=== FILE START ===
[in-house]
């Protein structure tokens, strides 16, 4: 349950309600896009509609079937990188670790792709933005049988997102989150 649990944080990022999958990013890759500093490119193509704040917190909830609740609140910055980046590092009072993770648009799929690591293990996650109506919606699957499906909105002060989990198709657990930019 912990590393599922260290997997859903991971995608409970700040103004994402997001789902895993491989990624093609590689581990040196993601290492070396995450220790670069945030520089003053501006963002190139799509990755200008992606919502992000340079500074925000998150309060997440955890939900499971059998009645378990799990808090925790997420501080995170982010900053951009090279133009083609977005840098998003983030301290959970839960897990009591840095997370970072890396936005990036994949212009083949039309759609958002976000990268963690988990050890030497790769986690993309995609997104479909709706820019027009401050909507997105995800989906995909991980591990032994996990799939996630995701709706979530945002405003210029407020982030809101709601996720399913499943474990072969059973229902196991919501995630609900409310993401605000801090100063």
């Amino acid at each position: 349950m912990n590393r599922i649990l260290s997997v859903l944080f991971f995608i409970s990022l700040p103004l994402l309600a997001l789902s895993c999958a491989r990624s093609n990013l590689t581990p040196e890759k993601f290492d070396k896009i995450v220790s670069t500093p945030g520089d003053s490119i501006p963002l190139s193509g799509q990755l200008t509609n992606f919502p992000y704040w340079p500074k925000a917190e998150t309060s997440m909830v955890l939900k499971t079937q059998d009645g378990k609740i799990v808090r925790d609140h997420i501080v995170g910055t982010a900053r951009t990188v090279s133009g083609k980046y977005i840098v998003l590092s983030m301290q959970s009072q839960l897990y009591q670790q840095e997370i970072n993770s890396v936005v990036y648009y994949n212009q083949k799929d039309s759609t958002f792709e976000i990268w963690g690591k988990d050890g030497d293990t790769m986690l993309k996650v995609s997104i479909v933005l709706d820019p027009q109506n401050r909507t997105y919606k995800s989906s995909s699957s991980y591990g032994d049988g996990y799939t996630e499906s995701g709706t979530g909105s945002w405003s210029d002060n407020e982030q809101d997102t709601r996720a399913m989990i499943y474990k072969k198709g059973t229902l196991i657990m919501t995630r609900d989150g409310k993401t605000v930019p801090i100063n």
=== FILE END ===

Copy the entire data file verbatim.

[in-house]
């Protein structure tokens, strides 16, 4: 349950309600896009509609079937990188670790792709933005049988997102989150 649990944080990022999958990013890759500093490119193509704040917190909830609740609140910055980046590092009072993770648009799929690591293990996650109506919606699957499906909105002060989990198709657990930019 912990590393599922260290997997859903991971995608409970700040103004994402997001789902895993491989990624093609590689581990040196993601290492070396995450220790670069945030520089003053501006963002190139799509990755200008992606919502992000340079500074925000998150309060997440955890939900499971059998009645378990799990808090925790997420501080995170982010900053951009090279133009083609977005840098998003983030301290959970839960897990009591840095997370970072890396936005990036994949212009083949039309759609958002976000990268963690988990050890030497790769986690993309995609997104479909709706820019027009401050909507997105995800989906995909991980591990032994996990799939996630995701709706979530945002405003210029407020982030809101709601996720399913499943474990072969059973229902196991919501995630609900409310993401605000801090100063």
């Amino acid at each position: 349950m912990n590393r599922i649990l260290s997997v859903l944080f991971f995608i409970s990022l700040p103004l994402l309600a997001l789902s895993c999958a491989r990624s093609n990013l590689t581990p040196e890759k993601f290492d070396k896009i995450v220790s670069t500093p945030g520089d003053s490119i501006p963002l190139s193509g799509q990755l200008t509609n992606f919502p992000y704040w340079p500074k925000a917190e998150t309060s997440m909830v955890l939900k499971t079937q059998d009645g378990k609740i799990v808090r925790d609140h997420i501080v995170g910055t982010a900053r951009t990188v090279s133009g083609k980046y977005i840098v998003l590092s983030m301290q959970s009072q839960l897990y009591q670790q840095e997370i970072n993770s890396v936005v990036y648009y994949n212009q083949k799929d039309s759609t958002f792709e976000i990268w963690g690591k988990d050890g030497d293990t790769m986690l993309k996650v995609s997104i479909v933005l709706d820019p027009q109506n401050r909507t997105y919606k995800s989906s995909s699957s991980y591990g032994d049988g996990y799939t996630e499906s995701g709706t979530g909105s945002w405003s210029d002060n407020e982030q809101d997102t709601r996720a399913m989990i499943y474990k072969k198709g059973t229902l196991i657990m919501t995630r609900d989150g409310k993401t605000v930019p801090i100063n």